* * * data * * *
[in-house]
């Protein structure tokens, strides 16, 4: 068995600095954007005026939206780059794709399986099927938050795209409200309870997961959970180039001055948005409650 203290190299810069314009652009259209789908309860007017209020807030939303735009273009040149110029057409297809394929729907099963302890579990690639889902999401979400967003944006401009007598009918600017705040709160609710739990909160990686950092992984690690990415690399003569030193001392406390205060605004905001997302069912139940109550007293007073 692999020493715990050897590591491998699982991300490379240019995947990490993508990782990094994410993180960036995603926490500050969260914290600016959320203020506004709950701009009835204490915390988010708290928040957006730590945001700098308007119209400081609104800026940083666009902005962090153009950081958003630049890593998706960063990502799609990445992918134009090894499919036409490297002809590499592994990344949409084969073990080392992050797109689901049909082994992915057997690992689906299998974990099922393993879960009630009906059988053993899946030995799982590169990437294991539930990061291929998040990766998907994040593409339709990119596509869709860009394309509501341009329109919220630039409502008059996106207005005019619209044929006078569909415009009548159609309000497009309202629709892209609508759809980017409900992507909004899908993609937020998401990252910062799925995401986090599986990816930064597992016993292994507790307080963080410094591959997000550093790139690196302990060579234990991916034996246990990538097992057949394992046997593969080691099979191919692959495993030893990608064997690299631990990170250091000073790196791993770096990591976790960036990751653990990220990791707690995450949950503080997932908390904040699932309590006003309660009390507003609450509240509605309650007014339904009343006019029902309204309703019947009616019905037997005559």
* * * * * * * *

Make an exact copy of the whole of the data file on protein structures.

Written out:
[in-house]
């Protein structure tokens, strides 16, 4: 068995600095954007005026939206780059794709399986099927938050795209409200309870997961959970180039001055948005409650 203290190299810069314009652009259209789908309860007017209020807030939303735009273009040149110029057409297809394929729907099963302890579990690639889902999401979400967003944006401009007598009918600017705040709160609710739990909160990686950092992984690690990415690399003569030193001392406390205060605004905001997302069912139940109550007293007073 692999020493715990050897590591491998699982991300490379240019995947990490993508990782990094994410993180960036995603926490500050969260914290600016959320203020506004709950701009009835204490915390988010708290928040957006730590945001700098308007119209400081609104800026940083666009902005962090153009950081958003630049890593998706960063990502799609990445992918134009090894499919036409490297002809590499592994990344949409084969073990080392992050797109689901049909082994992915057997690992689906299998974990099922393993879960009630009906059988053993899946030995799982590169990437294991539930990061291929998040990766998907994040593409339709990119596509869709860009394309509501341009329109919220630039409502008059996106207005005019619209044929006078569909415009009548159609309000497009309202629709892209609508759809980017409900992507909004899908993609937020998401990252910062799925995401986090599986990816930064597992016993292994507790307080963080410094591959997000550093790139690196302990060579234990991916034996246990990538097992057949394992046997593969080691099979191919692959495993030893990608064997690299631990990170250091000073790196791993770096990591976790960036990751653990990220990791707690995450949950503080997932908390904040699932309590006003309660009390507003609450509240509605309650007014339904009343006019029902309204309703019947009616019905037997005559």